Millions of people a year suffer a traumatic brain or spinal cord injury (TBI or SCI); and in the blink of an eye, their lives may be changed forever. The current clinical repertoire for treating CNS injury is extremely limited. In fact, there are no pharmacological interventions to treat TBI and only one drug with questionable efficacy for use in SCI. Most previous research in CNS injury has focused on neuroprotection, and has discounted the role of glial cells in injury pathology. The central hypothesis of our research is that understanding of the complex interaction of glial and neuronal cells in the pathophysiology of traumatic CNS injury will lead to novel, effective therapeutic interventions. On-going projects include: a) estrogens, phytoestrogens, and selective estrogen receptor modulators (SERMs) as potential protective agents in TBI and SCI b) bioengineering approaches to promote regeneration and repair of the injured spinal cord c) mechanisms and implications of glial cell death in traumatic brain and spinal cord injury d) understanding neuronal-glial interactions in neuropathic pain after spinal cord injury e) elucidating pathological mechanisms underlying lasting cognitive deficits after mild TBI (concussion)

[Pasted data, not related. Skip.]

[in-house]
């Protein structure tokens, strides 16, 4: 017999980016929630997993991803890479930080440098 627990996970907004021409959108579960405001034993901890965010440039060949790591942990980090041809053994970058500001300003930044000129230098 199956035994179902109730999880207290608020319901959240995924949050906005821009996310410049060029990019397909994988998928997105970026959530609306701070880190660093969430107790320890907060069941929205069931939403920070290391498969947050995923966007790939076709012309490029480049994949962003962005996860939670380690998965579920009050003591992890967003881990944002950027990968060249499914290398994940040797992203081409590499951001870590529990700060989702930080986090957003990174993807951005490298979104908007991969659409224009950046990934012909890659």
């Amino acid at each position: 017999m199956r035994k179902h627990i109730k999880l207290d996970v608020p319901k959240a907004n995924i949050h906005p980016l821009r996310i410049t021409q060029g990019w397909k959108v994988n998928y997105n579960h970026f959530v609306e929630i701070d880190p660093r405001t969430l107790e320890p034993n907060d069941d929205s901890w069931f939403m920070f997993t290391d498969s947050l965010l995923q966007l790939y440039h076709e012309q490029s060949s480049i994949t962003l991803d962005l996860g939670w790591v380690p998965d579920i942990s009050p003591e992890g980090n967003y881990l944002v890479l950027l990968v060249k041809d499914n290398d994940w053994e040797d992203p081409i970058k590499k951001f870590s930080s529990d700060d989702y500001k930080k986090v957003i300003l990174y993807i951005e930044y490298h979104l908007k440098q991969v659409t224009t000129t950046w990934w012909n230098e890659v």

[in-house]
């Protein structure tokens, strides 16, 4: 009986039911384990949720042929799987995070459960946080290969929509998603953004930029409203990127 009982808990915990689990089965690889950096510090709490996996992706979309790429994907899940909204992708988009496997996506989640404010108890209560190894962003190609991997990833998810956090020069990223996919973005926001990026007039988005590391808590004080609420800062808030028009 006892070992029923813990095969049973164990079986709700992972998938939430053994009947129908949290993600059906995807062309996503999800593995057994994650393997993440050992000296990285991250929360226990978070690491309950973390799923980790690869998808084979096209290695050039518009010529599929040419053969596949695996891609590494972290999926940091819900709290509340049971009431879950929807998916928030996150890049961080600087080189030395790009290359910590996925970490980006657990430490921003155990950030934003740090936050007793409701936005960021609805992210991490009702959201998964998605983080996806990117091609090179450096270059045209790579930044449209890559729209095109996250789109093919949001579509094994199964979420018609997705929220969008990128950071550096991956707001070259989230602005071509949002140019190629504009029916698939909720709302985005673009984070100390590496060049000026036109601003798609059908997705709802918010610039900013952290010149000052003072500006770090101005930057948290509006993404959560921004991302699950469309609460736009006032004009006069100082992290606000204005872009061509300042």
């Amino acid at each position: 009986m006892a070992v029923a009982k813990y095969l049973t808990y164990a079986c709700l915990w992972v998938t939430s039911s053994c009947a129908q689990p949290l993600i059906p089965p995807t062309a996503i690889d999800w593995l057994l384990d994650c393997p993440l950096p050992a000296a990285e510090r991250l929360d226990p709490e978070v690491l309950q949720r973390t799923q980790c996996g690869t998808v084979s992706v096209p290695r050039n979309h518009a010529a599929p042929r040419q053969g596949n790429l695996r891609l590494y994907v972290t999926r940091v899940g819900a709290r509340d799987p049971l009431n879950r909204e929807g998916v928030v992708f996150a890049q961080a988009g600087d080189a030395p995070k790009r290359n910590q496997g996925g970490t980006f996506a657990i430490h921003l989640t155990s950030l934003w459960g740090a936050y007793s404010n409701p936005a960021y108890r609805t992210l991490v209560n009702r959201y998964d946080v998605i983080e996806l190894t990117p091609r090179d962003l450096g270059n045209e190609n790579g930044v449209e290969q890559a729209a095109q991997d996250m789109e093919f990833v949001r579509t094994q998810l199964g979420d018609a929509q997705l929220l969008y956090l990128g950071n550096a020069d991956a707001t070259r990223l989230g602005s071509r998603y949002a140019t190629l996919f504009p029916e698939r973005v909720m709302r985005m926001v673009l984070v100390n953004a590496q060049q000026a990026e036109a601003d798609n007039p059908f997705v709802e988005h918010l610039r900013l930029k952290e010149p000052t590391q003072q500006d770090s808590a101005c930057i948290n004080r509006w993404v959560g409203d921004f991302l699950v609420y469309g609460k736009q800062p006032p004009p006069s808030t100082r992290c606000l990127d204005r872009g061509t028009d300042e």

Selected Publications 
Publication PUBMEDID
Roman JA, Niedzielko TL, Haddon RC, Parpura V, Floyd CL.
Single-walled carbon nanotubes chemically functionalized with polyethylene glycol promote tissue repair in a rat model of spinal cord injury.
J Neurotrauma. 2011 Nov;28(11):2349-62. Epub 2011 Apr 12. 
Dunham KA, Siriphorn A, Chompoopong S, Floyd CL.
Characterization of a graded cervical hemicontusion spinal cord injury model in adult male rats.
J Neurotrauma. 2010 Nov;27(11):2091-106.
Siriphorn A, Chompoopong S, Floyd CL.
17b-estradiol protects Schwann cells against H2O2-induced cytotoxicity and increases transplanted Schwann cell survival in a cervical hemicontusion spinal cord injury model.
J Neurochem. 2010 Nov;115(4):864-72.
Olsen ML, Campbell SC, McFerrin MB, Floyd CL, Sontheimer H.
Spinal cord injury causes a wide-spread, persistent loss of Kir4.1 and glutamate transporter 1: benefit of 17 beta-oestradiol treatment.
Brain. 2010 Apr;133(Pt 4):1013-25.
Kachadroka S, Hall AM, Niedzielko TL, Chongthammakun S, Floyd CL.
Effect of endogenous androgens on 17beta-estradiol-mediated protection after spinal cord injury in male rats.
J Neurotrauma. 2010 Mar;27(3):611-26.

spinal cord injury, traumatic brain injury, rat, mouse, astrocyte, protection, neuroprotection, pain